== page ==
Written by Greg Ellifritz
It may come as a shock to you, but it’s a fact. Men and women are different.
If you are married or in a relationship with a member of the opposite sex, you know this. Men think about things in a different way, process information differently, and are exposed to different dangers than women. So why should we have one general set of “rules” for handling the broad spectrum of violence that occurs across both genders?
We shouldn’t. While some individual pieces of advice work well for both sexes, there isn’t a lot of overlap in the combatives world. Take a look at these generalized differences in patterns of criminal attack between men and women:
|More likely to face armed attacker||Less likely to face armed attacker|
|MULTIPLE ATTACKERS||Multiple attackers in up to 40% of altercations||Less likely to be attacked by multiple people|
|Generally not a concern||A very important concern|
|One of the most common assaults a man has to deal with||Relatively rare for a man to punch a woman|
|It happens, but not as often as being punched||The average woman is grabbed and thrown to the ground in less than 6 seconds|
|KNOWLEDGE OF ATTACKER
|Generally a stranger||Often an acquaintance|
|LOCATION||Public area, often where alcohol is being consumed||Most likely to be attacked in or near her home|
Looking at the very basic differences above, it’s easy to see that self protection advice given to one gender may not be appropriate for the other. Unfortunately, most self defense and combatives books lump everyone together and provide the same solutions to vastly different problems.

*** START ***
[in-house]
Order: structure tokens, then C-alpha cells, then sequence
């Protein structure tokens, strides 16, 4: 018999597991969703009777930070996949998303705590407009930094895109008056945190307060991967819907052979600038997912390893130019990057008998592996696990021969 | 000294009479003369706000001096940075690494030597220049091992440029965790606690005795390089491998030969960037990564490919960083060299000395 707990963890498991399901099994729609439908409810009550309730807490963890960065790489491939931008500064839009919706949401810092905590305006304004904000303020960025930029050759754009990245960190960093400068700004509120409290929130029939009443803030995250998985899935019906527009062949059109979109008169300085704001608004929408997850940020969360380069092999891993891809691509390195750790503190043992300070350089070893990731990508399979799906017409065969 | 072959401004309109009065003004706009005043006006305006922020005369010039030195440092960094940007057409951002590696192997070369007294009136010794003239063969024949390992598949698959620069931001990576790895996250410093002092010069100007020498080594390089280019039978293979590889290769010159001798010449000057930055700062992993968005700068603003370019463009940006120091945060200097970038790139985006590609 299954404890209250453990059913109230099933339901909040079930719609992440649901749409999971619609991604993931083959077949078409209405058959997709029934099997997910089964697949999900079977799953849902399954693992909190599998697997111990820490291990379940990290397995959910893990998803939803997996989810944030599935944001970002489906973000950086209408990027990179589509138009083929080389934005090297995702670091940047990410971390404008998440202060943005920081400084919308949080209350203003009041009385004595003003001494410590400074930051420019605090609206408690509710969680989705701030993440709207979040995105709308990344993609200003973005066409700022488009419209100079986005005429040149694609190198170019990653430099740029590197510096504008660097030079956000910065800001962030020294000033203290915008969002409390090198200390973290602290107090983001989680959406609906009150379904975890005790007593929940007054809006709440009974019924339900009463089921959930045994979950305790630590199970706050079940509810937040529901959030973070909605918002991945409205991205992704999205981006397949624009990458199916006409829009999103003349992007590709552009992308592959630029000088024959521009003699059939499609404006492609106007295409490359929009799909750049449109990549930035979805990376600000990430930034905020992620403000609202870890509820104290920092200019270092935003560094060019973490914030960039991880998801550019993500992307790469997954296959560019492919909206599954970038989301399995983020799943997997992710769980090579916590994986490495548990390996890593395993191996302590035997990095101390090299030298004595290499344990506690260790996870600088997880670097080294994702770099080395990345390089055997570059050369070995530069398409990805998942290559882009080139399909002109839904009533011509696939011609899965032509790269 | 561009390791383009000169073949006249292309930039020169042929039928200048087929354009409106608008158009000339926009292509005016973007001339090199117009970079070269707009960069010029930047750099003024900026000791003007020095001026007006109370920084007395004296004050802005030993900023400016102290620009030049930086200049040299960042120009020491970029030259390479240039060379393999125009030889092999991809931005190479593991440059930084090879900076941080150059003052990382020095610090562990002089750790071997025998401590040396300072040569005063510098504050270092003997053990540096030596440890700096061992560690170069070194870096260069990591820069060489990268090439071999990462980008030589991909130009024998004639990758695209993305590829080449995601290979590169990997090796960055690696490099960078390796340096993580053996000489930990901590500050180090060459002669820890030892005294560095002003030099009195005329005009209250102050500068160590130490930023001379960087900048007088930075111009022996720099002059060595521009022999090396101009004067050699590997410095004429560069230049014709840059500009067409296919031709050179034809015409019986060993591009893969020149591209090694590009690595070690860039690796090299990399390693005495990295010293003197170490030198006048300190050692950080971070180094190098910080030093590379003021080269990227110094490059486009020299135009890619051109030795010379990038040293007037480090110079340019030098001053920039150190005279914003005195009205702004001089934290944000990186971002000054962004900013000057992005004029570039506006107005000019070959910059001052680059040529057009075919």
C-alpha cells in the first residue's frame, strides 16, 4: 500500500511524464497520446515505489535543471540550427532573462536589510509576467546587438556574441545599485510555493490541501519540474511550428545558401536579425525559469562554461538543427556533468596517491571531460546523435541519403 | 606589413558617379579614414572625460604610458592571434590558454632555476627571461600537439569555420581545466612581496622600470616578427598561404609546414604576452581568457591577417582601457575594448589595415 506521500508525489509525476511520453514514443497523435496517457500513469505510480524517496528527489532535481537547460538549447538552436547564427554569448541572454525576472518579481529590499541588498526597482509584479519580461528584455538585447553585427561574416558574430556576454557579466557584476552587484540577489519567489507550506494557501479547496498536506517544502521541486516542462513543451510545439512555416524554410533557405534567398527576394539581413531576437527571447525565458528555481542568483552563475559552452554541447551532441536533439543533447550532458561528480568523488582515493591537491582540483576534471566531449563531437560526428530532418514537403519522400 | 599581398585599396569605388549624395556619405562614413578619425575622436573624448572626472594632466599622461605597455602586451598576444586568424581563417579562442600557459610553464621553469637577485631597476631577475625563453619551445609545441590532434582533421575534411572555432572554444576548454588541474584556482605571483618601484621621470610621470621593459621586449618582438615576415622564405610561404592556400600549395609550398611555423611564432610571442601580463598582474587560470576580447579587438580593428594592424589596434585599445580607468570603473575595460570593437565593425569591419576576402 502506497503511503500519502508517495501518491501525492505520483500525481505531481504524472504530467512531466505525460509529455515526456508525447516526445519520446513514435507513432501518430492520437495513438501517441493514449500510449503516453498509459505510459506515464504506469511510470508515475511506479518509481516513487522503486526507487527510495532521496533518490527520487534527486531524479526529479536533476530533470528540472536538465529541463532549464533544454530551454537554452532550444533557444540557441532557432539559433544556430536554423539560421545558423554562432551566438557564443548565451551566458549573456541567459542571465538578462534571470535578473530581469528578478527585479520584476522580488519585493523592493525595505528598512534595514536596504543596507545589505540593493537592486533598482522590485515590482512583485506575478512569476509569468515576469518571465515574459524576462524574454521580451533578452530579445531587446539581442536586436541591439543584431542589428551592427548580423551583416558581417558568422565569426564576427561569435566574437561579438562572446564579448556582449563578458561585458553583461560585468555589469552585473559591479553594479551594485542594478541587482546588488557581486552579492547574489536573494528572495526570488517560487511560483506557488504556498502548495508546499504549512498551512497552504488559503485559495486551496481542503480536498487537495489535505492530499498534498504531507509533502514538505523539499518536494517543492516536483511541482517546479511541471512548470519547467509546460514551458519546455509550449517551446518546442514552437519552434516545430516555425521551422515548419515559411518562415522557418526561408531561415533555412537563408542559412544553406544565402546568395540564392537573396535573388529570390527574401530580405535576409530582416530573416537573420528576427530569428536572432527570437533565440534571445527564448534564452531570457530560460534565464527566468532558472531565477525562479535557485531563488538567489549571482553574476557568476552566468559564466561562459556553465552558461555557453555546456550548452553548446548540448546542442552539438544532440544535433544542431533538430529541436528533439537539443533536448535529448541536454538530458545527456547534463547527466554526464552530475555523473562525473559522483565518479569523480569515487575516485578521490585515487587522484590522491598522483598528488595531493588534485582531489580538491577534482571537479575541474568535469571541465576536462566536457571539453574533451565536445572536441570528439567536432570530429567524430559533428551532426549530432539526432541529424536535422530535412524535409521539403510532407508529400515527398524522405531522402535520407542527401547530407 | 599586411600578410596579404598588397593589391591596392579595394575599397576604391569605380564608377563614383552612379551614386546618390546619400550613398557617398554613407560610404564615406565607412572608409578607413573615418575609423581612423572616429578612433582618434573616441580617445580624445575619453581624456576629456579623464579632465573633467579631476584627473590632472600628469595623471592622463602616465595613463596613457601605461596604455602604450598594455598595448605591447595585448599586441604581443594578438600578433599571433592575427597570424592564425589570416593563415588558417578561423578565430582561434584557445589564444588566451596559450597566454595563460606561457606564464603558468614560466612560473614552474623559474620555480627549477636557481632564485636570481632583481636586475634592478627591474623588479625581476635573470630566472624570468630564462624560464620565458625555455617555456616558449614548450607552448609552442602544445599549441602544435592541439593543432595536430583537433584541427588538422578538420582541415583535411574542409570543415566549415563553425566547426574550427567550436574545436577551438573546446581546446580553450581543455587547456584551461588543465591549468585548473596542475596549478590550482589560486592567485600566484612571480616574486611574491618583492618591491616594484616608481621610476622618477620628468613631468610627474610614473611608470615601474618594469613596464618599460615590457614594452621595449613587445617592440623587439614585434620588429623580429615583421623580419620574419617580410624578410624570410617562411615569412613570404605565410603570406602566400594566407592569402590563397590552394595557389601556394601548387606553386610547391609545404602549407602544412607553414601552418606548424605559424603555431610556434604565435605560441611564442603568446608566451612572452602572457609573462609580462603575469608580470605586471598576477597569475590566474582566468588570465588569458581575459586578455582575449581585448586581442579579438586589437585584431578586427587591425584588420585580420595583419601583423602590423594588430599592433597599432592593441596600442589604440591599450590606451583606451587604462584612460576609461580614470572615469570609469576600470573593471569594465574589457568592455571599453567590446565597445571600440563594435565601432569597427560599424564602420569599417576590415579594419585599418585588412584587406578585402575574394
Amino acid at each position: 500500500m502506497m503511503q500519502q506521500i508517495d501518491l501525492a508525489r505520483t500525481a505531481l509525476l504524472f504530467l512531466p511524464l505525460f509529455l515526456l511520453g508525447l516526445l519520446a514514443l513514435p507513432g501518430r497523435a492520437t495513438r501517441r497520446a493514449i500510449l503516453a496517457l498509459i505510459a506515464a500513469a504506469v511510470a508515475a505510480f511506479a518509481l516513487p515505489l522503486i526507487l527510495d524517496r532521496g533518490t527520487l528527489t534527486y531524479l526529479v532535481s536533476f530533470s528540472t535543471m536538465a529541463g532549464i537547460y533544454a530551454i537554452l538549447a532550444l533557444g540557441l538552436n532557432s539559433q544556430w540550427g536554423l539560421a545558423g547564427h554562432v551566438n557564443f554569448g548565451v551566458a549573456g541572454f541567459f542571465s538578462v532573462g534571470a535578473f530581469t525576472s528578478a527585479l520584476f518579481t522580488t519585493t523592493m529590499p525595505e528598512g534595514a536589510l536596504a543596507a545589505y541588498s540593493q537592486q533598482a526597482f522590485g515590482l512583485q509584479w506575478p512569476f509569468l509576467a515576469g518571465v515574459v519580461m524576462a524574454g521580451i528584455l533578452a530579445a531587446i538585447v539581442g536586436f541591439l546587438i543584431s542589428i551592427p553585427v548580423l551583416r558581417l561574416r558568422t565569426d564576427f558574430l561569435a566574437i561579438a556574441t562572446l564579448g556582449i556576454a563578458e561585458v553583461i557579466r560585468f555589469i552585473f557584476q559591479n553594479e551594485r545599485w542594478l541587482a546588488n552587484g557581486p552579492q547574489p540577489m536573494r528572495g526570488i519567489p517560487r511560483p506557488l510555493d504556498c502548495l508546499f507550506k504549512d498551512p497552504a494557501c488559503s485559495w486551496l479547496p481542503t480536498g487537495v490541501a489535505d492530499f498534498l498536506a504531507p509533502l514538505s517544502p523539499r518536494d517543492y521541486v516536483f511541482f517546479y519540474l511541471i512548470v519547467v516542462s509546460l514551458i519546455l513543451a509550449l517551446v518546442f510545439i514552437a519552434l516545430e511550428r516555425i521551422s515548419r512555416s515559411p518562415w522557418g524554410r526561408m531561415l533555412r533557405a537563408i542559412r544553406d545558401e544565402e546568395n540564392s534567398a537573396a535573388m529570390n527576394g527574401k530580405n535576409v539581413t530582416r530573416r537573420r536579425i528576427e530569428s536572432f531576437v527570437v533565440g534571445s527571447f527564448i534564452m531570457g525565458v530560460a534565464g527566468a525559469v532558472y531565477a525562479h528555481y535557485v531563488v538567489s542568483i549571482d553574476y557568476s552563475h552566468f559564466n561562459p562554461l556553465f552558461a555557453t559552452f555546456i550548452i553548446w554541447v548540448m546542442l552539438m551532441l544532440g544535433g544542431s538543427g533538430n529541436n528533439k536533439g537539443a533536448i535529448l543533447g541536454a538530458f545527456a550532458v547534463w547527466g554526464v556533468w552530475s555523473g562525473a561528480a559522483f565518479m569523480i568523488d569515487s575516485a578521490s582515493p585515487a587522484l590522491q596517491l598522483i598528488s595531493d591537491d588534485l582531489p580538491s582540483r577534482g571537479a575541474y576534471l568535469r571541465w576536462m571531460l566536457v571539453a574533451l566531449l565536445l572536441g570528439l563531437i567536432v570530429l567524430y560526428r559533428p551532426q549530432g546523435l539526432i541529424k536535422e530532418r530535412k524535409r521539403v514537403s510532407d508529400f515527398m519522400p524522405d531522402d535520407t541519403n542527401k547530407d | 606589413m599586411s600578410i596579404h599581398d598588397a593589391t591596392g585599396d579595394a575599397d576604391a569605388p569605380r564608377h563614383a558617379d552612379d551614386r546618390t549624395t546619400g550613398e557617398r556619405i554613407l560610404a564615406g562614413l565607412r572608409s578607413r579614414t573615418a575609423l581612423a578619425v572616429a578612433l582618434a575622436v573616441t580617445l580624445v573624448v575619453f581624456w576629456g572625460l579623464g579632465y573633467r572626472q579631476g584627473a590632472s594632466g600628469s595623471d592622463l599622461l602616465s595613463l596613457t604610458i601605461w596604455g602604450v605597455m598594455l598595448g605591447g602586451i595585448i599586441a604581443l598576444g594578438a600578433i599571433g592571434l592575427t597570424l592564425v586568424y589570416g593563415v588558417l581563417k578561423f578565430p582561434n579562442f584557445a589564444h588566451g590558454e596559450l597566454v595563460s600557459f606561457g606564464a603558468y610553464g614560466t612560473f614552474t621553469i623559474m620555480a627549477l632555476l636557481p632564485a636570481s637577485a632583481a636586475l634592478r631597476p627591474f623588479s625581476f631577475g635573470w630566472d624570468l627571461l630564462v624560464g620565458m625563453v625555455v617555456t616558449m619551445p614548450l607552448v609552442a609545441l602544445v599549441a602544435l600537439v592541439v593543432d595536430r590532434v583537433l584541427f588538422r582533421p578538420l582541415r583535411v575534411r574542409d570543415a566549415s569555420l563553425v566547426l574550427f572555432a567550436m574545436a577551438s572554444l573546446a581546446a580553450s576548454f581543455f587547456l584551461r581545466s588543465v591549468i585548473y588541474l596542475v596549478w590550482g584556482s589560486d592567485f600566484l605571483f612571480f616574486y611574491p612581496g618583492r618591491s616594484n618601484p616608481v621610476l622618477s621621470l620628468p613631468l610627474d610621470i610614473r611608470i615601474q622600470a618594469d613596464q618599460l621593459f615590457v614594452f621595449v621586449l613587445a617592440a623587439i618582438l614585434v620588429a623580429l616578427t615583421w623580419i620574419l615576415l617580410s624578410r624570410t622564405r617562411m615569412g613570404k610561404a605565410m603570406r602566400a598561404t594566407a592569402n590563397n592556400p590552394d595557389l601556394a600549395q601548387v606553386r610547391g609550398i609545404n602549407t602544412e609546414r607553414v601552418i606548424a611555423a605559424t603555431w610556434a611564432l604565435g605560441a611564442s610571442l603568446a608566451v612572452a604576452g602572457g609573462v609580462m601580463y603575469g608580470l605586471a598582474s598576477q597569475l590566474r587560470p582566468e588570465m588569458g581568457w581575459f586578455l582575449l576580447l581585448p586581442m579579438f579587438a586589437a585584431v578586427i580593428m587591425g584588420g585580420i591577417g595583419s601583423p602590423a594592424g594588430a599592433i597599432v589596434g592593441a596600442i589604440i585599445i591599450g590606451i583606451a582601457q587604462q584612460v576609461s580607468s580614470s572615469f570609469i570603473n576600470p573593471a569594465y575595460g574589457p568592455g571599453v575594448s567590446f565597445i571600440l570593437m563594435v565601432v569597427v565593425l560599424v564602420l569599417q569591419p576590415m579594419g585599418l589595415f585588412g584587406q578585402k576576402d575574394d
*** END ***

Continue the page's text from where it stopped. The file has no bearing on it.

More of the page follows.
It doesn’t matter if the book is written for the average male (like most martial arts technique books) or the average female (like most self defense books), following the wrong advice can get you killed.
I was pleased to see this issue addressed in Kane and Wilder’s The Little Black Book of Violence: What Every Young Man Needs to Know About Fighting. The book is unabashedly written for men and covers a lot of territory that gets glossed over in many other male-oriented fighting books. Books for men tend to focus on the “how”. How to block a punch, how to throw a kick, etc. They don’t focus on the “whys”. Issues like “Why do men fight?“and “Why are men chosen as victims?” are rarely explored.
This book changes everything.
It is one of the absolute best books I’ve ever read about teaching men how to recognize, avoid, and respond to the likely threats they will face. The concepts it contains are simple, yet of vital importance.
The book is broken into three sections:
–“Before the Violence” discusses awareness issues, recognition of criminal attack patterns and ways to de-escalate.
–“During the Violent Encounter” focuses on the physical technique that a man needs to employ in order to win.
–“The Aftermath of Violence” talks about dealing with the courts, the police, and many other topics that aren’t often discussed.
There is more wisdom contained in this book than most other “fighting” books on the market. If you are a male and you truly want to understand the realities of violence, this one needs to be on your shelf.
The book is available at local bookstores or on Amazon.com. Please consider purchasing it (or any other item from Amazon) through one of my affiliate links. You won’t pay any more, but I’ll get a small cut of Amazon’s profit. I use that money to buy more books so I can do more reviews like this.